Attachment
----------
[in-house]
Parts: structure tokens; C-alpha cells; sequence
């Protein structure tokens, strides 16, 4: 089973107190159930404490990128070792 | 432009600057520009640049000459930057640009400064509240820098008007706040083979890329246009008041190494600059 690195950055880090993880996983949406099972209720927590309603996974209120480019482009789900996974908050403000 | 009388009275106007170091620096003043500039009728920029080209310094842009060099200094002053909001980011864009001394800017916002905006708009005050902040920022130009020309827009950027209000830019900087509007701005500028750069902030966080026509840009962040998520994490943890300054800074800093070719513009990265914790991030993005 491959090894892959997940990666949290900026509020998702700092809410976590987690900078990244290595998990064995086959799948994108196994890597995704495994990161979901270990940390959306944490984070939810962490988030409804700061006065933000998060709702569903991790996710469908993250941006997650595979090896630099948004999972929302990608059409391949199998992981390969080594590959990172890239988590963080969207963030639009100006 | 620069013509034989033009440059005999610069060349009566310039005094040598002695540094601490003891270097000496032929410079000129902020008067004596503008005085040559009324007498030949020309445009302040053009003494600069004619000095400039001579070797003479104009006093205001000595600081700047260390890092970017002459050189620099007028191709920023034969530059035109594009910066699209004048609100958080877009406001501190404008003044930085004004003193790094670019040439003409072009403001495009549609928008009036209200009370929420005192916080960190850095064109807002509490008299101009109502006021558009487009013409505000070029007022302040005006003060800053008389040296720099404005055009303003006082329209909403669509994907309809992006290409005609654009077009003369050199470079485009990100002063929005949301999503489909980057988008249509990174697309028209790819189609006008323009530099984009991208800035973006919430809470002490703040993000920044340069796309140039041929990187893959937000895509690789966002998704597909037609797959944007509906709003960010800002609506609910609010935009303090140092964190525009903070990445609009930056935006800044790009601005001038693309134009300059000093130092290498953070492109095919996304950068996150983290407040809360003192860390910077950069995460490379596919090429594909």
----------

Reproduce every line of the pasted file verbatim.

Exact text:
[in-house]
Parts: structure tokens; C-alpha cells; sequence
């Protein structure tokens, strides 16, 4: 089973107190159930404490990128070792 | 432009600057520009640049000459930057640009400064509240820098008007706040083979890329246009008041190494600059 690195950055880090993880996983949406099972209720927590309603996974209120480019482009789900996974908050403000 | 009388009275106007170091620096003043500039009728920029080209310094842009060099200094002053909001980011864009001394800017916002905006708009005050902040920022130009020309827009950027209000830019900087509007701005500028750069902030966080026509840009962040998520994490943890300054800074800093070719513009990265914790991030993005 491959090894892959997940990666949290900026509020998702700092809410976590987690900078990244290595998990064995086959799948994108196994890597995704495994990161979901270990940390959306944490984070939810962490988030409804700061006065933000998060709702569903991790996710469908993250941006997650595979090896630099948004999972929302990608059409391949199998992981390969080594590959990172890239988590963080969207963030639009100006 | 620069013509034989033009440059005999610069060349009566310039005094040598002695540094601490003891270097000496032929410079000129902020008067004596503008005085040559009324007498030949020309445009302040053009003494600069004619000095400039001579070797003479104009006093205001000595600081700047260390890092970017002459050189620099007028191709920023034969530059035109594009910066699209004048609100958080877009406001501190404008003044930085004004003193790094670019040439003409072009403001495009549609928008009036209200009370929420005192916080960190850095064109807002509490008299101009109502006021558009487009013409505000070029007022302040005006003060800053008389040296720099404005055009303003006082329209909403669509994907309809992006290409005609654009077009003369050199470079485009990100002063929005949301999503489909980057988008249509990174697309028209790819189609006008323009530099984009991208800035973006919430809470002490703040993000920044340069796309140039041929990187893959937000895509690789966002998704597909037609797959944007509906709003960010800002609506609910609010935009303090140092964190525009903070990445609009930056935006800044790009601005001038693309134009300059000093130092290498953070492109095919996304950068996150983290407040809360003192860390910077950069995460490379596919090429594909």